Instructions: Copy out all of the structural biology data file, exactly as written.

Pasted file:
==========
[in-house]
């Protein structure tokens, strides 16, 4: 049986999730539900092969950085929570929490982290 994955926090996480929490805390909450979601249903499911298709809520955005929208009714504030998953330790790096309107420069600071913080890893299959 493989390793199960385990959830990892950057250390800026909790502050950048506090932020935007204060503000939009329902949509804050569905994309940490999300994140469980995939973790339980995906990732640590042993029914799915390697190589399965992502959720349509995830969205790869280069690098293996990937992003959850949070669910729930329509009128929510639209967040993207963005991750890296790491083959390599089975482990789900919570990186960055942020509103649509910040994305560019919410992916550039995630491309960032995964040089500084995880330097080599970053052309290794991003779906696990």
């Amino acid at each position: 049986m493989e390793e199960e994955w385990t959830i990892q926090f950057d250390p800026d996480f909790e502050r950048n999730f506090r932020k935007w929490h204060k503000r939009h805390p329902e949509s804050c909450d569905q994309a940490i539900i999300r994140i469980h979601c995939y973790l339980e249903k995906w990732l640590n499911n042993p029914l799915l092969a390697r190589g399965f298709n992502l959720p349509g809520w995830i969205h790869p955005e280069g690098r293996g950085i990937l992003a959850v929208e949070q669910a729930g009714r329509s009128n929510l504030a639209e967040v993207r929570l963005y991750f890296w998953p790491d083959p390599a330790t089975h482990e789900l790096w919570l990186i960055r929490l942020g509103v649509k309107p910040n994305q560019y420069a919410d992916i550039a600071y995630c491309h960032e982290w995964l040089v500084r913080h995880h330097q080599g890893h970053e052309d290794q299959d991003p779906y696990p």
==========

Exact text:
[in-house]
């Protein structure tokens, strides 16, 4: 049986999730539900092969950085929570929490982290 994955926090996480929490805390909450979601249903499911298709809520955005929208009714504030998953330790790096309107420069600071913080890893299959 493989390793199960385990959830990892950057250390800026909790502050950048506090932020935007204060503000939009329902949509804050569905994309940490999300994140469980995939973790339980995906990732640590042993029914799915390697190589399965992502959720349509995830969205790869280069690098293996990937992003959850949070669910729930329509009128929510639209967040993207963005991750890296790491083959390599089975482990789900919570990186960055942020509103649509910040994305560019919410992916550039995630491309960032995964040089500084995880330097080599970053052309290794991003779906696990």
């Amino acid at each position: 049986m493989e390793e199960e994955w385990t959830i990892q926090f950057d250390p800026d996480f909790e502050r950048n999730f506090r932020k935007w929490h204060k503000r939009h805390p329902e949509s804050c909450d569905q994309a940490i539900i999300r994140i469980h979601c995939y973790l339980e249903k995906w990732l640590n499911n042993p029914l799915l092969a390697r190589g399965f298709n992502l959720p349509g809520w995830i969205h790869p955005e280069g690098r293996g950085i990937l992003a959850v929208e949070q669910a729930g009714r329509s009128n929510l504030a639209e967040v993207r929570l963005y991750f890296w998953p790491d083959p390599a330790t089975h482990e789900l790096w919570l990186i960055r929490l942020g509103v649509k309107p910040n994305q560019y420069a919410d992916i550039a600071y995630c491309h960032e982290w995964l040089v500084r913080h995880h330097q080599g890893h970053e052309d290794q299959d991003p779906y696990p």